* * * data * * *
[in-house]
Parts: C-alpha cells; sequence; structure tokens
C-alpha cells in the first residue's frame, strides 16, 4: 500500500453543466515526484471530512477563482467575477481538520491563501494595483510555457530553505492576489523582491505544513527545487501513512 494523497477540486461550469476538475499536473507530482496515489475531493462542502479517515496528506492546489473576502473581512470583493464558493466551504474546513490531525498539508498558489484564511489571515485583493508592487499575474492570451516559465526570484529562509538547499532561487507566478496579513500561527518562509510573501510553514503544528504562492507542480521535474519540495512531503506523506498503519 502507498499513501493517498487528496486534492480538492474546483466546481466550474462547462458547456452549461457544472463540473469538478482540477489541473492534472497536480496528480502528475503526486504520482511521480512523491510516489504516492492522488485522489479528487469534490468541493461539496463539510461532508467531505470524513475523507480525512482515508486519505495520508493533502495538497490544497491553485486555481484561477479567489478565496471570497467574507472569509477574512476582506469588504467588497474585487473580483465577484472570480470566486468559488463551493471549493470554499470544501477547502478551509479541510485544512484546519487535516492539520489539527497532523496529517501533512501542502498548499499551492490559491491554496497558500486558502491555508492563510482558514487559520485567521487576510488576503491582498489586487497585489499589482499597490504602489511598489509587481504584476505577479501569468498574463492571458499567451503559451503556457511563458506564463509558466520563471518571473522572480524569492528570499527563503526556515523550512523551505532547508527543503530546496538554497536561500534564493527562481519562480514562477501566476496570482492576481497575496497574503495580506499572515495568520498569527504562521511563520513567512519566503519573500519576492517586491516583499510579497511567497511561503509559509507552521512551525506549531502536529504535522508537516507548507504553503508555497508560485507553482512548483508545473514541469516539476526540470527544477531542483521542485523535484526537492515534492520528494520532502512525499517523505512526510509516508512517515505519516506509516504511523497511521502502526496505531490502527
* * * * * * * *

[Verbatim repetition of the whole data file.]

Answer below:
[in-house]
Parts: C-alpha cells; sequence; structure tokens
C-alpha cells in the first residue's frame, strides 16, 4: 500500500453543466515526484471530512477563482467575477481538520491563501494595483510555457530553505492576489523582491505544513527545487501513512 494523497477540486461550469476538475499536473507530482496515489475531493462542502479517515496528506492546489473576502473581512470583493464558493466551504474546513490531525498539508498558489484564511489571515485583493508592487499575474492570451516559465526570484529562509538547499532561487507566478496579513500561527518562509510573501510553514503544528504562492507542480521535474519540495512531503506523506498503519 502507498499513501493517498487528496486534492480538492474546483466546481466550474462547462458547456452549461457544472463540473469538478482540477489541473492534472497536480496528480502528475503526486504520482511521480512523491510516489504516492492522488485522489479528487469534490468541493461539496463539510461532508467531505470524513475523507480525512482515508486519505495520508493533502495538497490544497491553485486555481484561477479567489478565496471570497467574507472569509477574512476582506469588504467588497474585487473580483465577484472570480470566486468559488463551493471549493470554499470544501477547502478551509479541510485544512484546519487535516492539520489539527497532523496529517501533512501542502498548499499551492490559491491554496497558500486558502491555508492563510482558514487559520485567521487576510488576503491582498489586487497585489499589482499597490504602489511598489509587481504584476505577479501569468498574463492571458499567451503559451503556457511563458506564463509558466520563471518571473522572480524569492528570499527563503526556515523550512523551505532547508527543503530546496538554497536561500534564493527562481519562480514562477501566476496570482492576481497575496497574503495580506499572515495568520498569527504562521511563520513567512519566503519573500519576492517586491516583499510579497511567497511561503509559509507552521512551525506549531502536529504535522508537516507548507504553503508555497508560485507553482512548483508545473514541469516539476526540470527544477531542483521542485523535484526537492515534492520528494520532502512525499517523505512526510509516508512517515505519516506509516504511523497511521502502526496505531490502527